69 to this state. For these state-related transactions, the out-of-state lawyer is required to seek
70 admission or to associate with a licensed North Dakota lawyer as co-counsel in the
71 representation of the client in the transaction. See paragraph (b)(4).
72  Paragraph (b)(3) requires out-of-state lawyers to be admitted pro hac vice under
73 Admission to Practice R.3 to appear in all matters pending in a tribunal or administrative
74 agency in this state. This Rule provides a temporary safe harbor to a lawyer acting on a
75 client's behalf in preparatory matters before pro hac vice admission, so long as the lawyer
76 reasonably expects to be so admitted. Such preparatory work might include factual
77 investigations and discovery in connection with litigation or an administrative proceeding
78 where the lawyer reasonably expects to be admitted pro hac vice.
79  Paragraph (b)(4) requires the out-of-state lawyer to associate with a duly licensed local
80 lawyer for all transactions that are pending in or substantially related to this jurisdiction and
81 for which pro hac vice admission is not available. The Rule recognizes that association with
82 a lawyer licensed in this jurisdiction is likely to protect the interests of both clients and the
83 public. The local lawyer may not serve merely as a conduit for the out-of state lawyer, but
84 must actively participate in and share actual responsibility for the representation of the client
85 in the matter. If the licensed lawyer's involvement is merely pro forma, then both lawyers are
86 subject to discipline under this Rule.
87  Paragraph (b)(5) allows an out-of-state lawyer to perform services that a person who is
88 not a lawyer may perform without a law license or other authorization from a federal, state,
89 or local governmental body, e.g., in private alternative dispute resolution contexts, a
90 non-lawyer may serve as a mediator or arbitrator. In some administrative proceedings, a
91 non-lawyer is permitted by law to appear on behalf of a party. The Rule assumes that the
92 public is adequately protected in these instances by the over-arching provisions of Rule 8.5,
93 which subjects all lawyers performing any services in this jurisdiction to the Rules of
94 Professional Conduct. If, for example, an out-of-state lawyer performing as a neutral engages
95 in conduct in violation of these Rules, the lawyer could be disciplined for the misconduct,
96 even if serving as the neutral was not the unauthorized practice of law under this Rule. It
97 should be noted that whereas an out-of-state lawyer who represents a client in ADR
98 proceedings pending in another jurisdiction would be covered by the safe harbor in this Rule,
99 an out-of-state lawyer who represents a client in an ADR proceeding in North Dakota must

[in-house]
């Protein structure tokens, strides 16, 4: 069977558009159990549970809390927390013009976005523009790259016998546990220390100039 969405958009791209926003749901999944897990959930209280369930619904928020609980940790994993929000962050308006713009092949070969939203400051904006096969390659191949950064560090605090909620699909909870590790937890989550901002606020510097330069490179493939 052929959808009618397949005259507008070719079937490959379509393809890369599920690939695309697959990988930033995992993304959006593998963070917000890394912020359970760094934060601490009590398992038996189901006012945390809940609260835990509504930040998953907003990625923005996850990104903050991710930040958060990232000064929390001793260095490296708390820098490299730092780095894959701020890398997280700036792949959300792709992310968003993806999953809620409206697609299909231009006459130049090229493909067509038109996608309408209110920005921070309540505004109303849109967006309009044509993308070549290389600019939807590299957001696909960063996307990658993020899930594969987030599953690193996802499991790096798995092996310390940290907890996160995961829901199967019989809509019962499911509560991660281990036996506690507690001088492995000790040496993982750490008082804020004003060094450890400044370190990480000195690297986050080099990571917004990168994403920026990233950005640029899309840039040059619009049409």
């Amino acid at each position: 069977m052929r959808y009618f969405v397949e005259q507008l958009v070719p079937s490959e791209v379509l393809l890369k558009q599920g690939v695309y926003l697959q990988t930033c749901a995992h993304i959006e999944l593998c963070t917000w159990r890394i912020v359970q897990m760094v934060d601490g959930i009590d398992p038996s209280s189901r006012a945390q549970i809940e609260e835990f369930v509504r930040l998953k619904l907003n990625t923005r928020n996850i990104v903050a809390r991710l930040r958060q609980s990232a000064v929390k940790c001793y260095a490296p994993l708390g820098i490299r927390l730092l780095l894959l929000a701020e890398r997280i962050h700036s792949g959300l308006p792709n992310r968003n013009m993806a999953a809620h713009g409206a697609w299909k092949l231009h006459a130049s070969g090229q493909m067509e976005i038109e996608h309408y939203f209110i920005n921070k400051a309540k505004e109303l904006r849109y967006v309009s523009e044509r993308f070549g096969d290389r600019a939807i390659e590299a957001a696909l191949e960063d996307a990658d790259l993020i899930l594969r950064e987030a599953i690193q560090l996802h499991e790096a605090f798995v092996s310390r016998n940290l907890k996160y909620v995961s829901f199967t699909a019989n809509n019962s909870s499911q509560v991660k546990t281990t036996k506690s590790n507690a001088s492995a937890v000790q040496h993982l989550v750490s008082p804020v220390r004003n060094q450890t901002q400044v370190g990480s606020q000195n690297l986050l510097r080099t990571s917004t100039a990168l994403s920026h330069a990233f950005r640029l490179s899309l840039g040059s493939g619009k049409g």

100 register under Admission to Practice R.3. See paragraph (b)(3).
101  Paragraph (c) creates two categories of allowable multijurisdictional practice for out-of
102 state lawyers who establish an office or other permanent presence in the state: 1) in-house
103 counsel who comply with registration rules, and 2) lawyers performing services pursuant to
104 federal or state law or court rule.
105  Paragraph (c)(1) creates a safe harbor for in-house corporate counsel or other employed
106 lawyers who establish an office or other permanent presence in the state, provided they
107 comply with the registration rules under Admission to Practice R.3. If the out-of state lawyer
108 is not eligible for registration under Rule 3, this safe harbor would not apply and the lawyer
109 must seek licensure in this jurisdiction.
110  Paragraph (c) (2) permits out-of-state-lawyers to provide legal services in this state
111 when authorized to do so by federal law or state law or court rule.
112  Lawyers who are not licensed to practice law in this jurisdiction must not represent or
113 hold themselves out to the public as licensed to practice law in this jurisdiction. Paragraph
114 (d) requires out-of-state lawyers practicing law in North Dakota under one of the safe harbors
115 in paragraphs (b) and (c) to disclose in writing to their clients that they are not licensed in this
117  Limiting the practice of law to members of the bar protects the public from unqualified
118 persons performing legal services. Paragraph (e) does not prohibit a lawyer from employing
119 the services of paraprofessionals and delegating functions to them, so long as the lawyer
120 supervises the delegated work and retains responsibility for it. See Rule 5.3. Lawyers may
121 also provide professional advice and instruction to nonlawyers whose employment requires
122 knowledge of law; for example, claims adjusters, employees of financial or commercial
123 institutions, social workers, accountants and employees of government agencies. Lawyers
124 may assist independent nonlawyers authorized by law to provide particular legal services, for
125 example, paraprofessionals authorized to provide some kinds of legal services. In addition,
126 a lawyer may counsel nonlawyers who wish to represent themselves.
127  Lawyers desiring to provide pro bono legal services on a temporary basis in a
128 jurisdiction that has been affected by a major disaster, but in which they are not otherwise
129 authorized to practice law, as well as lawyers from the affected jurisdiction who seek to
130 practice law temporarily in another jurisdiction, but in which they are not otherwise
131 authorized to practice law, should consult Admission to Practice R. 3.2.
132 Rule 5.5 amended effective 03/01/05, 08/01/06, 05/01/12, 03//01/16.
133 Reference: Minutes of the Professional Conduct Subcommittee of the Attorney Standards
134 Committee on 11/08/85 and 01/31/86; Minutes of the Joint Committee on Attorney
135 Standards on 06/24/03, 09/25/03, 11/14/03, 04/16/04, 08/06/04, 09/16/11, 12/09/11,
136 09/13/13, 12/06/13, 09/12/14.